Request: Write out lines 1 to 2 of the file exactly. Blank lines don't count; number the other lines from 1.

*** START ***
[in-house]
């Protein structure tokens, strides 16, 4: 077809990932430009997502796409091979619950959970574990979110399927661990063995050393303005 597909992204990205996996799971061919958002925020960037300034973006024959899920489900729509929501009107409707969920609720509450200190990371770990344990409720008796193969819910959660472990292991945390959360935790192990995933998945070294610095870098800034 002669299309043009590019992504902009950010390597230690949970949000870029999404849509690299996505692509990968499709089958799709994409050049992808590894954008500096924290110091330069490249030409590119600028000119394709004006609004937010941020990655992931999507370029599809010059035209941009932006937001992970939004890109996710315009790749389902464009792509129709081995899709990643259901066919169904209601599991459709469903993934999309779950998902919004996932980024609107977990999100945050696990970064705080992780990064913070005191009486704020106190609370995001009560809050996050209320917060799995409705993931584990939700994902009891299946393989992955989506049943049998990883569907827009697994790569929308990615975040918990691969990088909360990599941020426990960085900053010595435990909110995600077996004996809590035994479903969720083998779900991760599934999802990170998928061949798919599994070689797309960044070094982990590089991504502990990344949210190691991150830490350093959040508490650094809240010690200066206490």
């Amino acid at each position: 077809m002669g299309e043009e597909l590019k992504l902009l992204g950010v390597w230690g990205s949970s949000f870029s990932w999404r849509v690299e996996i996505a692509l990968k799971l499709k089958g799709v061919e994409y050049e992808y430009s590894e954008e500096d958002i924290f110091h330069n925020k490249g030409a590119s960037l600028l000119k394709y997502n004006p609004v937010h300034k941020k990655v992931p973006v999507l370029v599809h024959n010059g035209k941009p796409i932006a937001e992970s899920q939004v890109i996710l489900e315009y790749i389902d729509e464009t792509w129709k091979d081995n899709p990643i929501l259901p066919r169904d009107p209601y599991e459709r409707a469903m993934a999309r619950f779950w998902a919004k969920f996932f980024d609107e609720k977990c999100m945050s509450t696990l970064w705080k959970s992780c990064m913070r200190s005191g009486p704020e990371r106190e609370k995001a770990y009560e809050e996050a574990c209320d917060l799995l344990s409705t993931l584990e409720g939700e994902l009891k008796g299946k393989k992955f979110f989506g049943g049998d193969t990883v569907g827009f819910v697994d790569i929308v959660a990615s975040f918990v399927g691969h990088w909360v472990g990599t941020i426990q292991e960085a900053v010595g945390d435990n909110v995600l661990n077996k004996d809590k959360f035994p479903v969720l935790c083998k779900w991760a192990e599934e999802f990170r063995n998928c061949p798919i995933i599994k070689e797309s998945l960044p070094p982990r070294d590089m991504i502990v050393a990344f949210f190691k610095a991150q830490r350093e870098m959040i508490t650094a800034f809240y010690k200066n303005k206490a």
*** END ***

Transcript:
[in-house]
């Protein structure tokens, strides 16, 4: 077809990932430009997502796409091979619950959970574990979110399927661990063995050393303005 597909992204990205996996799971061919958002925020960037300034973006024959899920489900729509929501009107409707969920609720509450200190990371770990344990409720008796193969819910959660472990292991945390959360935790192990995933998945070294610095870098800034 002669299309043009590019992504902009950010390597230690949970949000870029999404849509690299996505692509990968499709089958799709994409050049992808590894954008500096924290110091330069490249030409590119600028000119394709004006609004937010941020990655992931999507370029599809010059035209941009932006937001992970939004890109996710315009790749389902464009792509129709081995899709990643259901066919169904209601599991459709469903993934999309779950998902919004996932980024609107977990999100945050696990970064705080992780990064913070005191009486704020106190609370995001009560809050996050209320917060799995409705993931584990939700994902009891299946393989992955989506049943049998990883569907827009697994790569929308990615975040918990691969990088909360990599941020426990960085900053010595435990909110995600077996004996809590035994479903969720083998779900991760599934999802990170998928061949798919599994070689797309960044070094982990590089991504502990990344949210190691991150830490350093959040508490650094809240010690200066206490």